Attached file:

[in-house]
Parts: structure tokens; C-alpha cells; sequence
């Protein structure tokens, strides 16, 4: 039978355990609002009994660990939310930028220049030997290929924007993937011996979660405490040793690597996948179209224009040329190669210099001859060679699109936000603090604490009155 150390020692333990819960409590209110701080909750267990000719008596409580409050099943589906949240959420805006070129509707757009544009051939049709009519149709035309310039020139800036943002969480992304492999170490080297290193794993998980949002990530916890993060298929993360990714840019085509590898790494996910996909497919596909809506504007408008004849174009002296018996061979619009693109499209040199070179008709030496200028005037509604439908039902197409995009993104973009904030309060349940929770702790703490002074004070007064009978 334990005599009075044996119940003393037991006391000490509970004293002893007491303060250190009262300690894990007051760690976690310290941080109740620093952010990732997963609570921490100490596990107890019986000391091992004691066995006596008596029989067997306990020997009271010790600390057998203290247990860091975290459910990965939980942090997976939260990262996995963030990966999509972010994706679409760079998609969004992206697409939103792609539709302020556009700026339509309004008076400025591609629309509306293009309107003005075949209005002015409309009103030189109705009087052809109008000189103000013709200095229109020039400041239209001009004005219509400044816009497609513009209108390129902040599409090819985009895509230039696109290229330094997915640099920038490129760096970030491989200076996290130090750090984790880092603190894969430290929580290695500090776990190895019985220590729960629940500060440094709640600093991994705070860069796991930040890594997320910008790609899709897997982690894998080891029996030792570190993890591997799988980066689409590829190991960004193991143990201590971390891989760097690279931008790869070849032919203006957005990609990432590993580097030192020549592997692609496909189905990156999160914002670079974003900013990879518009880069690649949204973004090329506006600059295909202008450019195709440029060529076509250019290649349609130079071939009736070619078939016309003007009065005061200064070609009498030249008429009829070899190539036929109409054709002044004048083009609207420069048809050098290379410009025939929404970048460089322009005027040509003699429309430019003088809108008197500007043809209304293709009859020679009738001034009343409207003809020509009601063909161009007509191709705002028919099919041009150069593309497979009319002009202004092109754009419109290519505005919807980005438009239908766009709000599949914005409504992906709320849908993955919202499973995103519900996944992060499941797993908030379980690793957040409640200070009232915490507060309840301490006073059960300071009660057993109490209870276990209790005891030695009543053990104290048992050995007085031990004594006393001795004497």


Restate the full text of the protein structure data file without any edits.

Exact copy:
[in-house]
Parts: structure tokens; C-alpha cells; sequence
């Protein structure tokens, strides 16, 4: 039978355990609002009994660990939310930028220049030997290929924007993937011996979660405490040793690597996948179209224009040329190669210099001859060679699109936000603090604490009155 150390020692333990819960409590209110701080909750267990000719008596409580409050099943589906949240959420805006070129509707757009544009051939049709009519149709035309310039020139800036943002969480992304492999170490080297290193794993998980949002990530916890993060298929993360990714840019085509590898790494996910996909497919596909809506504007408008004849174009002296018996061979619009693109499209040199070179008709030496200028005037509604439908039902197409995009993104973009904030309060349940929770702790703490002074004070007064009978 334990005599009075044996119940003393037991006391000490509970004293002893007491303060250190009262300690894990007051760690976690310290941080109740620093952010990732997963609570921490100490596990107890019986000391091992004691066995006596008596029989067997306990020997009271010790600390057998203290247990860091975290459910990965939980942090997976939260990262996995963030990966999509972010994706679409760079998609969004992206697409939103792609539709302020556009700026339509309004008076400025591609629309509306293009309107003005075949209005002015409309009103030189109705009087052809109008000189103000013709200095229109020039400041239209001009004005219509400044816009497609513009209108390129902040599409090819985009895509230039696109290229330094997915640099920038490129760096970030491989200076996290130090750090984790880092603190894969430290929580290695500090776990190895019985220590729960629940500060440094709640600093991994705070860069796991930040890594997320910008790609899709897997982690894998080891029996030792570190993890591997799988980066689409590829190991960004193991143990201590971390891989760097690279931008790869070849032919203006957005990609990432590993580097030192020549592997692609496909189905990156999160914002670079974003900013990879518009880069690649949204973004090329506006600059295909202008450019195709440029060529076509250019290649349609130079071939009736070619078939016309003007009065005061200064070609009498030249008429009829070899190539036929109409054709002044004048083009609207420069048809050098290379410009025939929404970048460089322009005027040509003699429309430019003088809108008197500007043809209304293709009859020679009738001034009343409207003809020509009601063909161009007509191709705002028919099919041009150069593309497979009319002009202004092109754009419109290519505005919807980005438009239908766009709000599949914005409504992906709320849908993955919202499973995103519900996944992060499941797993908030379980690793957040409640200070009232915490507060309840301490006073059960300071009660057993109490209870276990209790005891030695009543053990104290048992050995007085031990004594006393001795004497």